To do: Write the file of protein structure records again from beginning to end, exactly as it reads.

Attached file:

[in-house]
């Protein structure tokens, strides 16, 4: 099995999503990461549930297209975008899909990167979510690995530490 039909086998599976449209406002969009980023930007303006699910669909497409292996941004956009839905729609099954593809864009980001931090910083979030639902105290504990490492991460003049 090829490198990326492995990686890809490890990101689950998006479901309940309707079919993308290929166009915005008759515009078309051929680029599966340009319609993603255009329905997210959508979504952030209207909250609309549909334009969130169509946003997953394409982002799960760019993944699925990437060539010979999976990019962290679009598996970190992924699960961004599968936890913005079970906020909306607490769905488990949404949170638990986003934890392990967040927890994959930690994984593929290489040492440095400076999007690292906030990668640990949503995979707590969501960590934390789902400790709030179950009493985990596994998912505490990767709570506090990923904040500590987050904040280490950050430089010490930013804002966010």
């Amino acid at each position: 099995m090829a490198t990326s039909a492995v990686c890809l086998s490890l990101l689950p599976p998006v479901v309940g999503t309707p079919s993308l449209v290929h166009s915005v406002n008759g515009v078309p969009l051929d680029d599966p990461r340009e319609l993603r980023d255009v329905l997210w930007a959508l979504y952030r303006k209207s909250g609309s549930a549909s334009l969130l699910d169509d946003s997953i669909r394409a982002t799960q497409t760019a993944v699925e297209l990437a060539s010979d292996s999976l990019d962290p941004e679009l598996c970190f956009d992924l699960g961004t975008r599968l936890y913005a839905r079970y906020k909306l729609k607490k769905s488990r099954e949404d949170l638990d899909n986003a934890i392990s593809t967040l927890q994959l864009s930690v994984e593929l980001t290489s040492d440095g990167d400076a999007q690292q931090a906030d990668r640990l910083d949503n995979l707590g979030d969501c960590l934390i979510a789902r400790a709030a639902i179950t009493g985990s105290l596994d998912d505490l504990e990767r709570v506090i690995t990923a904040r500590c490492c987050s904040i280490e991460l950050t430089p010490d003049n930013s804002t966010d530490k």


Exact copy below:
[in-house]
């Protein structure tokens, strides 16, 4: 099995999503990461549930297209975008899909990167979510690995530490 039909086998599976449209406002969009980023930007303006699910669909497409292996941004956009839905729609099954593809864009980001931090910083979030639902105290504990490492991460003049 090829490198990326492995990686890809490890990101689950998006479901309940309707079919993308290929166009915005008759515009078309051929680029599966340009319609993603255009329905997210959508979504952030209207909250609309549909334009969130169509946003997953394409982002799960760019993944699925990437060539010979999976990019962290679009598996970190992924699960961004599968936890913005079970906020909306607490769905488990949404949170638990986003934890392990967040927890994959930690994984593929290489040492440095400076999007690292906030990668640990949503995979707590969501960590934390789902400790709030179950009493985990596994998912505490990767709570506090990923904040500590987050904040280490950050430089010490930013804002966010």
């Amino acid at each position: 099995m090829a490198t990326s039909a492995v990686c890809l086998s490890l990101l689950p599976p998006v479901v309940g999503t309707p079919s993308l449209v290929h166009s915005v406002n008759g515009v078309p969009l051929d680029d599966p990461r340009e319609l993603r980023d255009v329905l997210w930007a959508l979504y952030r303006k209207s909250g609309s549930a549909s334009l969130l699910d169509d946003s997953i669909r394409a982002t799960q497409t760019a993944v699925e297209l990437a060539s010979d292996s999976l990019d962290p941004e679009l598996c970190f956009d992924l699960g961004t975008r599968l936890y913005a839905r079970y906020k909306l729609k607490k769905s488990r099954e949404d949170l638990d899909n986003a934890i392990s593809t967040l927890q994959l864009s930690v994984e593929l980001t290489s040492d440095g990167d400076a999007q690292q931090a906030d990668r640990l910083d949503n995979l707590g979030d969501c960590l934390i979510a789902r400790a709030a639902i179950t009493g985990s105290l596994d998912d505490l504990e990767r709570v506090i690995t990923a904040r500590c490492c987050s904040i280490e991460l950050t430089p010490d003049n930013s804002t966010d530490k």